Oliver Cowdery co-founded the LDS Church with Joseph Smith and remained a pivotal figure for many years. Many of the original founders and Book of Mormon witnesses practiced money digging and believed in folk magic. Marvin S. Hill, LDS historian and Assistant Professor of History at BYU, confirmed, “Many of the earliest Mormons, including [Oliver] Cowdery, Martin Harris, Orrin P. Rockwell, Joseph Knight and Josiah Stowell, were rodsmen or money diggers…” (Secular or Sectarian History: A Critique of No Man Knows My History, Church History, V. 43, p. 86, March 1974)

As Oliver assisted Smith with the translation work, he became desirous to obtain the ability to translate. Joseph Smith provided Oliver with a blessing, suggesting his first gift was “the spirit of Revelation,” while his second gift was identified as “the gift of working with the sprout.” This early revelation is particularly fascinating, as it was significantly changed not once, but twice! What God originally revealed to be a sprout, became a rod of nature, before finally morphing into the gift of Aaron years later.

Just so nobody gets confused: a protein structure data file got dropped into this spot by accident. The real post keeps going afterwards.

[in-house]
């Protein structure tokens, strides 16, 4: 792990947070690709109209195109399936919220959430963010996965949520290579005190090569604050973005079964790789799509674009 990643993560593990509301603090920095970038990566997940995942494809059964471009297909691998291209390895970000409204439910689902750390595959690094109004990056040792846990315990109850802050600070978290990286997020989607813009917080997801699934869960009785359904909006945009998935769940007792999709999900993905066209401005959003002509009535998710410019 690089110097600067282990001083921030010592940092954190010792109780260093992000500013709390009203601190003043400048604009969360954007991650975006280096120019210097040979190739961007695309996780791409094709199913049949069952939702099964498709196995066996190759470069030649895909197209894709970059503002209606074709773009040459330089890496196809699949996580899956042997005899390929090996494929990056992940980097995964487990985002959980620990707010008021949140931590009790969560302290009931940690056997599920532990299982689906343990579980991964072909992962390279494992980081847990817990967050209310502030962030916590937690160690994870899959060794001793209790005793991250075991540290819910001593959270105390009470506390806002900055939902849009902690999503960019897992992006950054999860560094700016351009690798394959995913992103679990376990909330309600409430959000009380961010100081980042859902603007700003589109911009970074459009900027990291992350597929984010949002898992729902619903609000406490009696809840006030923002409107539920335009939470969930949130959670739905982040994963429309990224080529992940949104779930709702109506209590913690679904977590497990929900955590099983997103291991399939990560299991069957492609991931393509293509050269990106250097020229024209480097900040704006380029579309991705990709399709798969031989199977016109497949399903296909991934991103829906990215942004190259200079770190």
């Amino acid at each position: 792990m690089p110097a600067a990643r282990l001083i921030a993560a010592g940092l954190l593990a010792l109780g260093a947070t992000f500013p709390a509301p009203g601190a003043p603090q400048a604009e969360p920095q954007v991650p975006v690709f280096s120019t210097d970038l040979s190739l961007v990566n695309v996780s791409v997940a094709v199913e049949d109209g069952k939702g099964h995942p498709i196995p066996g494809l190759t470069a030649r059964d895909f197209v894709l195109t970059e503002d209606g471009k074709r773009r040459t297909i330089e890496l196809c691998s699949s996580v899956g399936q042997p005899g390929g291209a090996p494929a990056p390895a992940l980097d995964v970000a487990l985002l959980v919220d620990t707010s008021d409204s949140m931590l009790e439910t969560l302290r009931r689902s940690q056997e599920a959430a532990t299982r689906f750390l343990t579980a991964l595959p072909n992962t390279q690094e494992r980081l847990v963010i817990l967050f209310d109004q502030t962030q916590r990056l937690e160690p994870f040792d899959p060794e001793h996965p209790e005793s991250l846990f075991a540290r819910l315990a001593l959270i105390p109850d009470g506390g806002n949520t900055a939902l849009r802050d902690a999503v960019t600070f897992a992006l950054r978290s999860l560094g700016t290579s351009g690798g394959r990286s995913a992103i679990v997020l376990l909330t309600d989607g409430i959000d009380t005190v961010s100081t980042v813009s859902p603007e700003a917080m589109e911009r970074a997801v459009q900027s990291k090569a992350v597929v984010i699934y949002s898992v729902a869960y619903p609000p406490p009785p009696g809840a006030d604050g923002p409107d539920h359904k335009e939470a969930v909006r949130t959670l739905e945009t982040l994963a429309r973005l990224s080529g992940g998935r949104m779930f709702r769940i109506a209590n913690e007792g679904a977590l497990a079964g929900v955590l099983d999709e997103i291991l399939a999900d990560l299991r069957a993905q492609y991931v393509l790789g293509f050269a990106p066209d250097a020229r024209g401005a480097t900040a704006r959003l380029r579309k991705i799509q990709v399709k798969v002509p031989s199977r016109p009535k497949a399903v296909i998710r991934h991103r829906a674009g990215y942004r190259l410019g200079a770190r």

Original RevelationJoseph Smith Papers D&C 8, April 1829
“remember this is thy gift now this is not all for thou hast another gift which is the gift of working with the sprout. Behold it hath told you things Behold there is no other power save God that can cause this thing of Nature to work in your hands…”

Alteration #1 – Book of Commandments 7:3, 1833
“Now this is not all, for you have another gift, which is the gift of working with the rod: behold it has told you things: behold there is no other power save God, that can cause this rod of nature, to work in your hands, for it is the work of God.”

Alteration #2  – Doctrine and Covenants 8:6-8, 1835
“Now this is not all thy gift; for you have another gift, which is the gift of Aaron; behold, it has told you many things; Behold, there is no other power, save the power of God, that can cause this gift of Aaron to be with you. Therefore, doubt not, for it is the gift of God; and you shall hold it in your hands...”